Midtown: Chickering Hall And 9 West 57th
Would you like to buy a print of this photo? Click here for options and pricing.
Like E. 42nd, 57th Street is a good place to wander if you’re looking for nice architecture. I’d been meaning for some time to go there to photograph the Gordon Bunshaft ski-slope skyscraper at 9 West (aka the Solow Building,) and I finally made it one Saturday a few years ago before the first of my photo workshops for that weekend.
What I had in mind set on was some images with the giant red “9″ in the foreground, but what I found instead is this fun-house-mirror view of the former Chickering Hall, a Sullivenesque building at 29 W. 57th, reflected in 9 West.
Chickering Hall was built in 1924 for American Piano Company, which also held controlling interests three other piano builders, Knabe, Chickering, and Mason & Hamlin. The architects, Cross & Cross, designed the facade with gilded spandrels and placed gilded caryatids, female musicians playing lyre and pipes, around the crown. Best of all, there are large representations of the “Cross of the Legion of Honor” on all four sides of the mechanical penthouse. Besides being decorative, the penthouse hides elevator machinery and the water tower. The medal was awarded to Chickering at the 1867 Exposition universelle d’Art et d’industrie in Paris.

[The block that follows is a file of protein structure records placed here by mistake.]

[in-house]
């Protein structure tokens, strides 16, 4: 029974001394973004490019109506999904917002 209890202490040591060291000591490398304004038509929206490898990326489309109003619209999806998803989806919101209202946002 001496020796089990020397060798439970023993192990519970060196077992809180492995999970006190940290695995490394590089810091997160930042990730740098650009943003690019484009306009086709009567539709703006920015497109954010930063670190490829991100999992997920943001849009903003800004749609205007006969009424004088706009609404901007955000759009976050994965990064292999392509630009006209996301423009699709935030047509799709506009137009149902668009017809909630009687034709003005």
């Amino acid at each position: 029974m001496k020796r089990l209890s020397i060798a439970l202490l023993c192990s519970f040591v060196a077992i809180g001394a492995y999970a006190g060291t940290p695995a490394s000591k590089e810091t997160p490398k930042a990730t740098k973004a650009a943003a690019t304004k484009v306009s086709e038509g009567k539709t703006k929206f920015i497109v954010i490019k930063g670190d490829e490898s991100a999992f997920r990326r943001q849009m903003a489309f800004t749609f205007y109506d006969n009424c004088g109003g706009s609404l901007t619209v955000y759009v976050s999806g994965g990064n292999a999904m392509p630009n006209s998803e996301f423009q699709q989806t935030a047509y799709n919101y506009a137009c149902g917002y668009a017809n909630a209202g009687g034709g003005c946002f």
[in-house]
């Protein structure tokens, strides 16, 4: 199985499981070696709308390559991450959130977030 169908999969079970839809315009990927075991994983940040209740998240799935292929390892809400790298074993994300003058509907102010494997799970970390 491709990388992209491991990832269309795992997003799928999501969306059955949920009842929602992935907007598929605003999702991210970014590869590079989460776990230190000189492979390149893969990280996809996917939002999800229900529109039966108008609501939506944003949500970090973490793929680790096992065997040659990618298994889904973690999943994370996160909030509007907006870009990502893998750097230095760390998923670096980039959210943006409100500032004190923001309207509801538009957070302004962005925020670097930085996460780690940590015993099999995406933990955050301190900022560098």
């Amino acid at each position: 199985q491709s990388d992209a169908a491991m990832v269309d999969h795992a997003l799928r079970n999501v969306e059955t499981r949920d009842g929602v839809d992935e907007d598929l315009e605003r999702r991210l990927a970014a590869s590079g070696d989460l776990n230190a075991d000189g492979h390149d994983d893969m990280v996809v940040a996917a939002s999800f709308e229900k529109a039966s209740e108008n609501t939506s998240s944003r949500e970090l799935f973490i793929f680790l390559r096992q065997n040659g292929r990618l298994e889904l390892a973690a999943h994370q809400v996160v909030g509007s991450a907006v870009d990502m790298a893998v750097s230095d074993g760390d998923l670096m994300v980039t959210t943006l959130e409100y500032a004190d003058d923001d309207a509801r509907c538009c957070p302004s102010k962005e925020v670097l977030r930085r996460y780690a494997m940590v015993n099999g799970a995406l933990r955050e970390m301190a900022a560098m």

9 W. 57th, the “reflector” in this photo, is a 50-story building of 1974 vintage. A design by Gordon Bunschaft of Skidmore, Owings & Merrill, it’s most distinguishing feature is the concave vertical slope of its north and south facades. Bunshaft used the concavity to comply with zoning regulations instead of using the more typical approaches of “wedding cake” setbacks, or of International-style slabs that only take up a fraction of the ground plan. Bunshaft’s original facade treatment for 9 West, with piers and spandrels of white travertine, was rejected by uber-developer Sheldon Solow; Bunshaft then sold the developers of the W.R. Grace Building that exact design, and later came back to Solow with the nearly all-glass facade you see today. Under the skin, these two buildings are structurally near-twins.
One sad note: By 2016, the elegant 1920's detail of the Chickering Building had been removed for some sort of renovation. Alas, you can no longer see this view.
Cross & Cross went on to design several other significant buildings in Manhattan, including 20 Exchange Place and the former General Electric Building at 570 Lexington Avenue. That last one is my second-favorite building in the world, but that story is for another time.